So, the Pi 4 has just been released. It's an immense upgrade over the 3/3+
- Broadcom BCM2711, Quad core Cortex-A72 (ARM v8) 64-bit SoC @ 1.5GHz
- 1GB, 2GB or 4GB LPDDR4-2400 SDRAM (depending on model)
- 2.4 GHz and 5.0 GHz IEEE 802.11ac wireless, Bluetooth 5.0, BLE
- Gigabit Ethernet
- 2 USB 3.0 ports; 2 USB 2.0 ports.
- Raspberry Pi standard 40 pin GPIO header (fully backwards compatible with previous boards)
- 2 × micro-HDMI ports (up to 4kp60 supported)
- 2-lane MIPI DSI display port
- 2-lane MIPI CSI camera port
- 4-pole stereo audio and composite video port
- H.265 (4kp60 decode), H264 (1080p60 decode, 1080p30 encode)
- OpenGL ES 3.0 graphics
- Micro-SD card slot for loading operating system and data storage
- 5V DC via USB-C connector (minimum 3A*)
- 5V DC via GPIO header (minimum 3A*)
- Power over Ethernet (PoE) enabled (requires separate PoE HAT)
- Operating temperature: 0 – 50 degrees C ambient
From this link:
The Ethernet controller on the main SoC is connected to an external Broadcom PHY over a dedicated RGMII link, providing full throughput. USB is provided via an external VLI controller, connected over a single PCI Express Gen 2 lane, and providing a total of 4Gbps of bandwidth, shared between the four ports.
All of the bottlenecks that made the 3/3+ a bad idea for router/NAS/etc usage are gone. No more shared LAN/USB bus, no more hamstrung LAN throughput. Lovely.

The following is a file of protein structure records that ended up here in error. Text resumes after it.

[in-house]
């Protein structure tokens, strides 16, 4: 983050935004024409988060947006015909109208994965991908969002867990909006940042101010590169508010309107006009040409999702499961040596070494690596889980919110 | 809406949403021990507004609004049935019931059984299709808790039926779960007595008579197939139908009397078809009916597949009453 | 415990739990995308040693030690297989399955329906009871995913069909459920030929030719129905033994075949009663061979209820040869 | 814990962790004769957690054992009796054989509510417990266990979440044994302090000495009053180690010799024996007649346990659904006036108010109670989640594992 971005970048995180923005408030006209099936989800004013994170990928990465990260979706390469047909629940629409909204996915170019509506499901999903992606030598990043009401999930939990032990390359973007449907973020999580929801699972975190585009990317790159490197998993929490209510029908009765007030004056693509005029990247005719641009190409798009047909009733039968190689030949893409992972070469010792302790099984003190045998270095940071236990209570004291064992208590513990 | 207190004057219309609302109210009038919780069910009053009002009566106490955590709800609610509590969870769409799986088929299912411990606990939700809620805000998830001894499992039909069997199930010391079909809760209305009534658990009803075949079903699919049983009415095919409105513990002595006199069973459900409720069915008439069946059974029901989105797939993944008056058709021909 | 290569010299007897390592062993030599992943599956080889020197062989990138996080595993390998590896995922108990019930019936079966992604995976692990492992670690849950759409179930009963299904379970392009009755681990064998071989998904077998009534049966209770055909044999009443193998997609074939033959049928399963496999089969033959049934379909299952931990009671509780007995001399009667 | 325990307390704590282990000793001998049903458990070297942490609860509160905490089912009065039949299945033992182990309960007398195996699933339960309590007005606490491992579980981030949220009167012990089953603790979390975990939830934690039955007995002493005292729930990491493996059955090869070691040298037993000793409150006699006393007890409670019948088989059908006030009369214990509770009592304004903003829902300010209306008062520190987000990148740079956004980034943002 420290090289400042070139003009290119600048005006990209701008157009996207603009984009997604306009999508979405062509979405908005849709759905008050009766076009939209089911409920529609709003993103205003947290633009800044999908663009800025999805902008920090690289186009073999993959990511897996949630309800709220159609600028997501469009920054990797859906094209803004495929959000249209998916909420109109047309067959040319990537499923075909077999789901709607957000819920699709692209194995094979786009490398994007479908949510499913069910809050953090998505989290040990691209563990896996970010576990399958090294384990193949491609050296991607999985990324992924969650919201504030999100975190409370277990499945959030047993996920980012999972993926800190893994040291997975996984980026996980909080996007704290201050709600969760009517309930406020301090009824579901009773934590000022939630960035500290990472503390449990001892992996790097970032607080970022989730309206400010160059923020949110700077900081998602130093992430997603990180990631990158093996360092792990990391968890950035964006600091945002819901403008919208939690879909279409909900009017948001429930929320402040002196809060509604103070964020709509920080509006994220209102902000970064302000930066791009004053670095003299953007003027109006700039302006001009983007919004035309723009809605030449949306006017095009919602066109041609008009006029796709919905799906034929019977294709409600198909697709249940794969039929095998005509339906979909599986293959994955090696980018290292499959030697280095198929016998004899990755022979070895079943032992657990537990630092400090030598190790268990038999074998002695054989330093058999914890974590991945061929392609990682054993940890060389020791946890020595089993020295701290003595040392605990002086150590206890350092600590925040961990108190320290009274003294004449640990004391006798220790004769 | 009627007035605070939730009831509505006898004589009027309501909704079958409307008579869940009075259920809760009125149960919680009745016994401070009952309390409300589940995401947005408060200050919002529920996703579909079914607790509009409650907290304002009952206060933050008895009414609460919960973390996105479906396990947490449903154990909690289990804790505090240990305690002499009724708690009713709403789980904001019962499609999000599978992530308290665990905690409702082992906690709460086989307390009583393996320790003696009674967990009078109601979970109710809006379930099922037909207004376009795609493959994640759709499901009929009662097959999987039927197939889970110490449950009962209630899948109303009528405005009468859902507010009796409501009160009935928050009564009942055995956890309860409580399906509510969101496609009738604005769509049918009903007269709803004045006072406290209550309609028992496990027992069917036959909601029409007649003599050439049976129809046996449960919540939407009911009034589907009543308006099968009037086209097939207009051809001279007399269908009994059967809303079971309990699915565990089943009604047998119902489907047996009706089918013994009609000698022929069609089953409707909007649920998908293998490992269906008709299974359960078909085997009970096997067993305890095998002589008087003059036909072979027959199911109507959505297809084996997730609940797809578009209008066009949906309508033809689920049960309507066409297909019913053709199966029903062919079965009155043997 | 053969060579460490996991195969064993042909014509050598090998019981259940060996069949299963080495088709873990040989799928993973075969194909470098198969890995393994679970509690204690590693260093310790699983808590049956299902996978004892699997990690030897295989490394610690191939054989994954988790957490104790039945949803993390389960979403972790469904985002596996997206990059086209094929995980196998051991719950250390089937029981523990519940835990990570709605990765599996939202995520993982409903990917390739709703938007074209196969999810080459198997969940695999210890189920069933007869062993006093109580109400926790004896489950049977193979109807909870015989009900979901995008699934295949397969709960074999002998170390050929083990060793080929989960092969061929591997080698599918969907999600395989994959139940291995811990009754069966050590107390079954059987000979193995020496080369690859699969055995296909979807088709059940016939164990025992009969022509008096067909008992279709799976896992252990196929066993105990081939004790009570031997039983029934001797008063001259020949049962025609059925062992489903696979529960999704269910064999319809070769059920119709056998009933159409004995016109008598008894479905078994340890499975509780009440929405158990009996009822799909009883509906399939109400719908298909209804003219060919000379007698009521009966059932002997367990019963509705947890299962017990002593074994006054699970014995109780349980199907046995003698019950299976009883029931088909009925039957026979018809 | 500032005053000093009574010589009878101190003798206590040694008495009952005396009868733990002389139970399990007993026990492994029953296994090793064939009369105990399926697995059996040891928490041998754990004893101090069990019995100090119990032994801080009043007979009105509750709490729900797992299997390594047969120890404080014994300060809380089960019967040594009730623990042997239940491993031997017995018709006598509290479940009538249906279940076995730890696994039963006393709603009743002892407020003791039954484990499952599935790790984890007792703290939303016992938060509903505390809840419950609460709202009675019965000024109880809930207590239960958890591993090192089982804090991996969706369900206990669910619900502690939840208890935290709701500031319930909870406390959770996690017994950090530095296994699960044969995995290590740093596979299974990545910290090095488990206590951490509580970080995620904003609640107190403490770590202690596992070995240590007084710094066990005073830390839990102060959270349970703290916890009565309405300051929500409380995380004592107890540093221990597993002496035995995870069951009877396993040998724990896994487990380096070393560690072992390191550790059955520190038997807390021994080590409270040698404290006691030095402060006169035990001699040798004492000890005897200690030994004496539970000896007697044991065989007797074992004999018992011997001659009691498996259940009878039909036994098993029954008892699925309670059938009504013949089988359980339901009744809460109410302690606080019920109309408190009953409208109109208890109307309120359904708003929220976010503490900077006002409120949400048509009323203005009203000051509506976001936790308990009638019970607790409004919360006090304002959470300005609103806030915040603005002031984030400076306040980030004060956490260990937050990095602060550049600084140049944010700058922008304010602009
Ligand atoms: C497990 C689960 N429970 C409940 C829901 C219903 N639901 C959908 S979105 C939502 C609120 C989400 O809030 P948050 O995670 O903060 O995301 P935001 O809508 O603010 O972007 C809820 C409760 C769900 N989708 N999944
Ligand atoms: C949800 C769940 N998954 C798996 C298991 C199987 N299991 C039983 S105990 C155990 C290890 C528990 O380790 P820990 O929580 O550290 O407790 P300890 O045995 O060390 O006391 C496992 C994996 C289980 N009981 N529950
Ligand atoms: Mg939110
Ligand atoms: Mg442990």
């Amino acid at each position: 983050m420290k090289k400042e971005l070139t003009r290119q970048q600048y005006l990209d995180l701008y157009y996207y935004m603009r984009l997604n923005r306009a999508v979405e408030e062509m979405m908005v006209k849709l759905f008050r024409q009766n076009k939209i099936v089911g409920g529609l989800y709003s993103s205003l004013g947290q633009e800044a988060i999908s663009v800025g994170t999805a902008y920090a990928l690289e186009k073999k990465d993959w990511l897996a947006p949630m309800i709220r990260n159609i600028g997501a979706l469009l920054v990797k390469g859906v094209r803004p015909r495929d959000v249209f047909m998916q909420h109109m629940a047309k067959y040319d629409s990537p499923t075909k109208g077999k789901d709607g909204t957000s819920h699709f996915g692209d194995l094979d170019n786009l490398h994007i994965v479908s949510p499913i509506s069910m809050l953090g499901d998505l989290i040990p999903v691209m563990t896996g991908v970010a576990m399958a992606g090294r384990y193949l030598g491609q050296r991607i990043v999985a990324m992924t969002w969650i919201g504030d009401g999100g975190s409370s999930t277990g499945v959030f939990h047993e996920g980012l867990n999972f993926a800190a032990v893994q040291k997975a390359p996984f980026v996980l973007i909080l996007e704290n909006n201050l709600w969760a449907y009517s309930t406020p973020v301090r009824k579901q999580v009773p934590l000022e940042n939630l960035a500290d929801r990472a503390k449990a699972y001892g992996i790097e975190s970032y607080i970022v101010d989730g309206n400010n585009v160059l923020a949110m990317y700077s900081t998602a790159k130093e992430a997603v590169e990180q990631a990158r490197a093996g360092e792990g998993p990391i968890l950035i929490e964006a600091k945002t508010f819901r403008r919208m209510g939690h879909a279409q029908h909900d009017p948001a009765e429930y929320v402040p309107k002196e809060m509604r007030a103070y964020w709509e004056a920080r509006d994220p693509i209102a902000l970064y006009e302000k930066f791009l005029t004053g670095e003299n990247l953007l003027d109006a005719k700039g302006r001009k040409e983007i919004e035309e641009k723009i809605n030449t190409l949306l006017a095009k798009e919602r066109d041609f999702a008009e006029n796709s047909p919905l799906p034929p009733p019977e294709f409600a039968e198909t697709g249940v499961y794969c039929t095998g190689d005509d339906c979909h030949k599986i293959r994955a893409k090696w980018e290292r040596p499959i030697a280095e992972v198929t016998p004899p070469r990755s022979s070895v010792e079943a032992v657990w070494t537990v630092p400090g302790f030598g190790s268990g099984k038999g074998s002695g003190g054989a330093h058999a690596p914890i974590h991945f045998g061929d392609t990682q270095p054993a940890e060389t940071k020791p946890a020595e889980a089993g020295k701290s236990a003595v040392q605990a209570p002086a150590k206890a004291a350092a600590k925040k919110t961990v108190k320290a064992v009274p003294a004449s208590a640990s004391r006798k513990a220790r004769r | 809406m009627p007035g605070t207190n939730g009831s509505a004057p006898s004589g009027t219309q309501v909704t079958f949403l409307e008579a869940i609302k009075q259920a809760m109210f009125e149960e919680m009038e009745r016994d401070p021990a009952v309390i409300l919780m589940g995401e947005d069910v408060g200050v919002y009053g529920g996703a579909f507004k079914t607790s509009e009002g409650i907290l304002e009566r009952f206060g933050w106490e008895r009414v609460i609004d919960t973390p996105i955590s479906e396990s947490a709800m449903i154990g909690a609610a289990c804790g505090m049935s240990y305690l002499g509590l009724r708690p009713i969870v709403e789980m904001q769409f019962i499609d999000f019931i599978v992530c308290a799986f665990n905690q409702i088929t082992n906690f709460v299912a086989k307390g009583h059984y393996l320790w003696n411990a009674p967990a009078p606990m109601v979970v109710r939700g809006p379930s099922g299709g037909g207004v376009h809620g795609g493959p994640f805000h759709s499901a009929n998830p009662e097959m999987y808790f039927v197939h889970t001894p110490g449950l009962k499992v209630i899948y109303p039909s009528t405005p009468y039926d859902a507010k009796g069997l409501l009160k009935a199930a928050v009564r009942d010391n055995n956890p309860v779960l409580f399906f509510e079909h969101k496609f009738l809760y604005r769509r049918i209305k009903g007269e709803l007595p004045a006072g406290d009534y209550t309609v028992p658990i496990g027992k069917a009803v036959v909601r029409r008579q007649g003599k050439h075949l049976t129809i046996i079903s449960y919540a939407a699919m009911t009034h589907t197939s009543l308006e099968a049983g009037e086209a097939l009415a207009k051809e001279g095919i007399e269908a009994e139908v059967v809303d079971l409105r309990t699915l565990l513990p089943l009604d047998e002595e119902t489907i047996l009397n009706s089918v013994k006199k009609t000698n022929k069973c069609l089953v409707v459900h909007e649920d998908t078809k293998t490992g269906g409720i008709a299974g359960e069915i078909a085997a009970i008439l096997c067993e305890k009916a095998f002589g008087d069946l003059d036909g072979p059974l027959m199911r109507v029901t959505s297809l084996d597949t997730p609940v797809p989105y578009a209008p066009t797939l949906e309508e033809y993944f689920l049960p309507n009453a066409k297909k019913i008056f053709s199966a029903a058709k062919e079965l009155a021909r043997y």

We now have a completely capable gigabit LAN port out of the box and two USB3 ports that could each use a gigabit LAN USB adapter... That's three ports right off the bat, and we're not even considering a vlan capable switch yet. Plenty of storage thanks to the microSD card and the remaining USB2 ports, plenty of RAM (and we're no longer limited to only 1GB, too). A72 running in AArch64 mode also supports AES acceleration, so it should do OpenVPN/wireguard at high speeds without issues.
I believe this little beast could be a pretty serious router with OpenWRT. I mean, quad A72 @ 1.5GHz puts any IPQ hardware to shame on the brute force aspect of it... it should have no issues with most home connections, neither doing gigabit speeds without any offloading tricks... It could also be a pretty good NAS, too. It's not too power hungry either.
What do you think? Assuming it gets supported in the future as the previous RPIs did, I think this is the perfect upgrade for any of us stuck with puny, weak single core MIPS hardware. Say, Archer C7 and the like. Such devices could now make for great APs while doing all the heavy lifting on the RPI4.
At $35 for the 1GB model, it won't break the bank either.
The only thing that bothers me is the possibility of the SD card getting corrupted due to a power cut/brownout/bad shutdown, but oh well. That's not much of a downside considering the rest...